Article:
Lake Conroe (TX) is among the top destinations for bass fishermen in the Lone Star state.
Impounded in 1972, Lake Conroe, Texas, covers over 20,000 acres, and different areas are peppered with manmade fish reefs, submerged standing timber, and docks. Located less than an hour from Houston, it’s an incredibly popular spot for anglers who pull a trailer boat or rent a boat at Lake Conroe for a day of fishing.
Bass fishing is the most popular form of angling here, and the lake record caught in 2009 was a whopping-big 15.93-pounder. But bass fishing isn’t the only game in town, and in 1995 the introduction of hybrid striped bass opened up new fishing horizons on this lake. This cross between white and striped bass has adapted incredibly well to Lake Conroe’s environment, and the hybrids have thrived here.
Explore Fishing Charters on Lake Conroe
Where to Fish: Best Lake Conroe (TX) Fishing Spots
With over 175 miles of shoreline, there are many great spots to fish in Lake Conroe. That said, when deciding where to wet a Texas Parks & Wildlife Department Fish Habitat Structure Viewer interactive map.
The lower lake, with developed shorelines, tends to be quite different. Over a dozen reefs have been planted in this section of Conroe (shown on the interactive map), but much of the shoreline is lined with docks. All of those docks provide structure for the fish, and casting along one after the next is very popular.
The open waters in the middle of the lake deserve to be addressed on their own as a place to fish, too. While the best bass fishing is generally considered along the shorelines, those hybrid stripers are often found in open water. Depending on the season, they may be staging near drop-offs and underwater points, and are often found in open water following schools of shad or prowling below schools of white bass.
What to Fish for in Lake Conroe (TX): Top Species List
What species will you target the next time you try fishing on Lake Conroe? The main options include:
- Catfish (blue, channel, and flathead)
- Hybrid striped bass
- Largemouth bass
- Spotted bass
- White bass
In addition to these popular target species, fish like freshwater drum and smallmouth buffalo may be encountered. But since they aren’t popular targets and their numbers aren’t as significant, catches like these are generally made by accident.
When to Go Fishing in Lake Conroe (TX)
The fishing here runs year-round, but the peak action comes during the spring and fall. These are the timeframes when largemouth bass swarm the shorelines and shallows and when the fish in open water are fattening up to prepare to spawn or pack on some pounds before winter sets in. During the summer and winter months, the fish will often orient to deeper areas where they can find their preferred temperatures and thermoclines (temperature barriers between different bodies of water). And during the summer, remember that the best fishing will almost always come at first and last light, while midday fishing generally gets slow.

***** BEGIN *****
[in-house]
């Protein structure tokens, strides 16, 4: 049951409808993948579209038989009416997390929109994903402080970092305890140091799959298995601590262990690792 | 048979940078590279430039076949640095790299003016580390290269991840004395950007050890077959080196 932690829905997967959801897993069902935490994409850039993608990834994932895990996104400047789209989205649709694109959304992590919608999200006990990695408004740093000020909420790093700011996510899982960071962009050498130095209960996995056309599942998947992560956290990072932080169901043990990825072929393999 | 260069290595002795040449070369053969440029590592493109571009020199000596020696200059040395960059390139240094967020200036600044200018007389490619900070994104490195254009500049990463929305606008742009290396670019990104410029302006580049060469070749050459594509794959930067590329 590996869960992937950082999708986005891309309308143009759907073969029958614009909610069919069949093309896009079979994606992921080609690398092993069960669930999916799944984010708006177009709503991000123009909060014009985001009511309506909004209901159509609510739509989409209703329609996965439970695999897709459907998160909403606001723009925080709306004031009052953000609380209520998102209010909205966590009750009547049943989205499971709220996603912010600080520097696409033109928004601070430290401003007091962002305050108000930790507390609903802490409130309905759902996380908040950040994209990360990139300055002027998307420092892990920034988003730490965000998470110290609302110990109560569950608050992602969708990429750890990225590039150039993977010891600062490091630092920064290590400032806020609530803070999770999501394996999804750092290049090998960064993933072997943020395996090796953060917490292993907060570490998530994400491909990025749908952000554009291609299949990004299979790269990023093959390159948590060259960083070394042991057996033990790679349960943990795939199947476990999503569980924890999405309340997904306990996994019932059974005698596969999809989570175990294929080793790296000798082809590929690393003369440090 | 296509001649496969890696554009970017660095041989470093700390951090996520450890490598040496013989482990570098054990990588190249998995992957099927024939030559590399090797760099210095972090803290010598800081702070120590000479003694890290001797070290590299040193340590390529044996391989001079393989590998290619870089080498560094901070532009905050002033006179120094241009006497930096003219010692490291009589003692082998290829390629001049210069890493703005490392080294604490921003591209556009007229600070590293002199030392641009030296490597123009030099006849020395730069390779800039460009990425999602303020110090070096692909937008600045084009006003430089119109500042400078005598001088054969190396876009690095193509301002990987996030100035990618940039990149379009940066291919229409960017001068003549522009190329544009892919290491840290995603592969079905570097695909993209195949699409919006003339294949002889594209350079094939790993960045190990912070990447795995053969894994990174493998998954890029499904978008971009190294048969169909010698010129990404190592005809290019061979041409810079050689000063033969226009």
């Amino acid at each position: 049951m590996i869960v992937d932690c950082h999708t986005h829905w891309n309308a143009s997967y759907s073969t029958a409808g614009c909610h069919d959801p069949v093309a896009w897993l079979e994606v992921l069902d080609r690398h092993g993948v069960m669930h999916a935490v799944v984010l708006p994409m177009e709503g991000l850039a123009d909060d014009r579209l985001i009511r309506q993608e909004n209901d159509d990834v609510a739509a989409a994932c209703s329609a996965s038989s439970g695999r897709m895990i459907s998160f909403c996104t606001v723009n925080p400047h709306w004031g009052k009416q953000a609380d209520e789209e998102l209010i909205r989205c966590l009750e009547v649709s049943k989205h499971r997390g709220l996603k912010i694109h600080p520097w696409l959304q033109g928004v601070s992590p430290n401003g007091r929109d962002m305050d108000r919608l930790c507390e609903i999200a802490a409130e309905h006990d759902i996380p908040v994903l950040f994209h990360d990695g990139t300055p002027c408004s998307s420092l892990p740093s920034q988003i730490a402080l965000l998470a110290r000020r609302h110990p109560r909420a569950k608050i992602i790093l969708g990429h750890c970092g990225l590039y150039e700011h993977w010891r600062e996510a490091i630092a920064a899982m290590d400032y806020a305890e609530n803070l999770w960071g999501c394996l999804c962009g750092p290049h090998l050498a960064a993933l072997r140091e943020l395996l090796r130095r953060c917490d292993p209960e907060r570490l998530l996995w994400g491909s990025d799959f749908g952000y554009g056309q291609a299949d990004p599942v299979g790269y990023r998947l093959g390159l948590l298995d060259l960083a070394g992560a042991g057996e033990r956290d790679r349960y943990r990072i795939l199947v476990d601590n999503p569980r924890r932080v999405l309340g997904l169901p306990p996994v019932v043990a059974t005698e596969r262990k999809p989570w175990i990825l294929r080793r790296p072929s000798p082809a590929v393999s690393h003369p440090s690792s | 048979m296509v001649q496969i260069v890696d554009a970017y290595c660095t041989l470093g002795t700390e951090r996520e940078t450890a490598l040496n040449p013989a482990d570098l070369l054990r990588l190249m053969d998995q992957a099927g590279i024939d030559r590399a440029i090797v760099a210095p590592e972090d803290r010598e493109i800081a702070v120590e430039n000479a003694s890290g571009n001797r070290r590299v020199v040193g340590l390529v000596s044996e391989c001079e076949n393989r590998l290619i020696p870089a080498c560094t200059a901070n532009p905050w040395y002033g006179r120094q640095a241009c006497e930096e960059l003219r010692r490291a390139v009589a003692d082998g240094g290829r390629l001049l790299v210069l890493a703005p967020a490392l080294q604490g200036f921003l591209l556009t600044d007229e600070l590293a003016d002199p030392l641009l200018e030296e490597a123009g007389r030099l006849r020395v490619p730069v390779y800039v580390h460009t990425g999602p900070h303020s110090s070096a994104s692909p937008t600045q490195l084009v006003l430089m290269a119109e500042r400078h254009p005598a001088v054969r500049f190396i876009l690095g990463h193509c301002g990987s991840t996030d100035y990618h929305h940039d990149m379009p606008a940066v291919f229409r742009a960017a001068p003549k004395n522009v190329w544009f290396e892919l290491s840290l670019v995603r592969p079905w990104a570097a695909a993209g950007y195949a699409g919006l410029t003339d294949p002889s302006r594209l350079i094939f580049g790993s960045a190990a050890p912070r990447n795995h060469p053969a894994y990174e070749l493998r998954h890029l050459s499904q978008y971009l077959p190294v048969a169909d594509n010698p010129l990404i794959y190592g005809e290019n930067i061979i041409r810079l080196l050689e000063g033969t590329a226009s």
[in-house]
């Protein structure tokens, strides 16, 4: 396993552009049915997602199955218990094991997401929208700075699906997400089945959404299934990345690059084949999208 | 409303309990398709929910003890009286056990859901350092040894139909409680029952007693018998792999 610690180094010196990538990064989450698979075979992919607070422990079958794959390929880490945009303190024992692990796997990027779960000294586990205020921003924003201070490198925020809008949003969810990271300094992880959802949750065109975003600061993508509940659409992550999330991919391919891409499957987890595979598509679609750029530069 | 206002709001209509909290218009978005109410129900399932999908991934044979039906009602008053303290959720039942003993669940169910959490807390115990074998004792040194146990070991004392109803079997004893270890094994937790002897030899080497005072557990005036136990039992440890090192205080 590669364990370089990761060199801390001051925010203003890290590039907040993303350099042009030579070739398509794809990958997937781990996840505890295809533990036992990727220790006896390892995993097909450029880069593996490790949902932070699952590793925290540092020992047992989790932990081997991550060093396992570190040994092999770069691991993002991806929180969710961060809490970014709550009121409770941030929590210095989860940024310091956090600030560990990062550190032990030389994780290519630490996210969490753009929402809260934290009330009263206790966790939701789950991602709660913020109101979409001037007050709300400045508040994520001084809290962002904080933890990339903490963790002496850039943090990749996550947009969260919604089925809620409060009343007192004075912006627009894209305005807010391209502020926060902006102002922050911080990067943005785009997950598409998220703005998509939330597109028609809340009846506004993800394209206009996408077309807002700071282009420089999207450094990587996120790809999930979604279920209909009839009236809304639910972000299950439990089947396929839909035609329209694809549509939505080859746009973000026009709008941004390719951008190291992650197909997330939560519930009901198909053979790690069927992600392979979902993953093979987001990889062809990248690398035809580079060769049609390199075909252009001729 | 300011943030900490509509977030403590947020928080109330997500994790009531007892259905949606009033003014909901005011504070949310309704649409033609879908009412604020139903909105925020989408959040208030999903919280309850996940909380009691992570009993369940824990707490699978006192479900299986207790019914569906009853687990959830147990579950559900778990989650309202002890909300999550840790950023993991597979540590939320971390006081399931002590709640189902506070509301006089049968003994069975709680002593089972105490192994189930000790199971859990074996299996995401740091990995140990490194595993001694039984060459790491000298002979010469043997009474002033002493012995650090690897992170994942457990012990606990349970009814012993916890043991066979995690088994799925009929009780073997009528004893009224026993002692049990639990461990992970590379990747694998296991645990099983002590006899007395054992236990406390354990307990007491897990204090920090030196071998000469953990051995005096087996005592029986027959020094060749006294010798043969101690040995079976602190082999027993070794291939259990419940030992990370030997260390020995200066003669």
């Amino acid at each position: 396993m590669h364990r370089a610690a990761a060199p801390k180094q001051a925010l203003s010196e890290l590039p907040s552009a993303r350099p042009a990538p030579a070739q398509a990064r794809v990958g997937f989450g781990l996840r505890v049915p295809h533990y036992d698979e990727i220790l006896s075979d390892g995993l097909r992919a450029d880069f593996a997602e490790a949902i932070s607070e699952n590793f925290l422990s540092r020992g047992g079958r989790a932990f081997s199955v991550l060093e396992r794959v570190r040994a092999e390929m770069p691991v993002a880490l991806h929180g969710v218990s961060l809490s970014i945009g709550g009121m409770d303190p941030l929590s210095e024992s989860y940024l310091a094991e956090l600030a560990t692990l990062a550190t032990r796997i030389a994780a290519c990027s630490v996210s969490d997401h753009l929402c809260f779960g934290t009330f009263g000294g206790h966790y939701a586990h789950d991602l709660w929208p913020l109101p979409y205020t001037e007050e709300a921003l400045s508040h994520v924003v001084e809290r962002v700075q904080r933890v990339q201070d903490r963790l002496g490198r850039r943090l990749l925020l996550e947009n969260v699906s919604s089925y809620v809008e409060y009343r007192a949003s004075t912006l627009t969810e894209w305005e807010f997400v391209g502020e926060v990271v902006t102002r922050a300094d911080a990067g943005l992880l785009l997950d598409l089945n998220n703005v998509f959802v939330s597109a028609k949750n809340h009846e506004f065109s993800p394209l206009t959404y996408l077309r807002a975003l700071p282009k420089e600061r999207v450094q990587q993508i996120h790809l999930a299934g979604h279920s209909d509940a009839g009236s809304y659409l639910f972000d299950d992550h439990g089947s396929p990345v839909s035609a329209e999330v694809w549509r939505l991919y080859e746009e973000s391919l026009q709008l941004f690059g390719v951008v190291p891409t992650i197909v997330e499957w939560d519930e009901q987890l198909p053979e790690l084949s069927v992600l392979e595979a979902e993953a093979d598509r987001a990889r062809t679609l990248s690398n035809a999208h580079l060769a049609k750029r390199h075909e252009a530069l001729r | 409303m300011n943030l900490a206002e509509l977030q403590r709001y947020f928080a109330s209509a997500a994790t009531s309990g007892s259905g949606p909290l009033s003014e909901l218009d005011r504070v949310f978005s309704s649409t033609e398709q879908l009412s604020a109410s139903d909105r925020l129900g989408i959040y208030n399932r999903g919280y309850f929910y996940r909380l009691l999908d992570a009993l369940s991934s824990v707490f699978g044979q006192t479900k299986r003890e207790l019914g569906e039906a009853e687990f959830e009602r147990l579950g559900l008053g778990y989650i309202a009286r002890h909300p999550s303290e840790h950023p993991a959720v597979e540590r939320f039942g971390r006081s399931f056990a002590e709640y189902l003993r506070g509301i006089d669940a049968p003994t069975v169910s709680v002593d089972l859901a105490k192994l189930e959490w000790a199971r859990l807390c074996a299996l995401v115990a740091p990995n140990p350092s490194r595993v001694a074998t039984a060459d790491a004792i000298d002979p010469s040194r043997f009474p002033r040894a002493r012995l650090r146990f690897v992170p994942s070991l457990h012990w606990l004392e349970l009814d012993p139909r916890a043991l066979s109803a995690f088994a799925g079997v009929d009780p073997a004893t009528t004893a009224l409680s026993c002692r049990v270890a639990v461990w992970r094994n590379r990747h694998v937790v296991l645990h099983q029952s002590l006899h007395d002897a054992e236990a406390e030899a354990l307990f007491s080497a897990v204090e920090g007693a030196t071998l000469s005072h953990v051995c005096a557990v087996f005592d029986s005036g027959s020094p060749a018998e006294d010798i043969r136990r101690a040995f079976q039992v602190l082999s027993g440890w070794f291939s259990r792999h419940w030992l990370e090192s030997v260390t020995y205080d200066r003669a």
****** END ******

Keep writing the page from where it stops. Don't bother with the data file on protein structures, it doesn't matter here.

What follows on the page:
How to Fish in Lake Conroe (TX)
Bass anglers fishing Lake Conroe will usually cast and retrieve standard-issue bass lures, like spinnerbaits, crankbaits, and plastic worms, during the spring and fall. During the summer months, these same lures will prove effective at sunrise and sunset, but once the sun is up, the fish tend to move a bit deeper, and diving lures or jigs become more effective. Panfish like crappie and sunfish are often targeted with similar but smaller lures, and downsized appropriately for the species, but crappie anglers also favor using live minnow at times.
When it comes to catching hybrids, trolling becomes a primary method. Since the fish are often out in open water, shadowing schools of bait instead of sticking close to the structure, pinpointing their position can be difficult. Trolling lures behind a boat allow an angler to cover lots of ground until nailing down the location of the fish. When the hybrids are schooled up tightly and can be spotted on a fishfinder, some anglers will shift to vertically jigging with spoons to get them on the line.
Catfish anglers will commonly fish with bait set out on the bottom. Cut fish is the norm, but catfish anglers often use an eclectic mix of offerings that can range from raw chicken breast strips to store-bought catfish bait chunks.
Okay: are you ready to hit the road and make Lake Conroe your next angling destination? We certainly hope so, because few lakes can prove as attractive — especially if you have bass and hybrid stripers on the mind.
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With over three decades of experience in marine journalism, Lenny Rudow has contributed to dozens of boating and fishing publications and websites ranging from BoatU.S. Magazine to BDOutdoors.com. Rudow is currently the Angler in Chief at Rudow’s FishTalk, he is a past president of Boating Writers International (BWI), a graduate of the Westlawn School of Yacht Design, and has won numerous BWI and OWAA writing awards.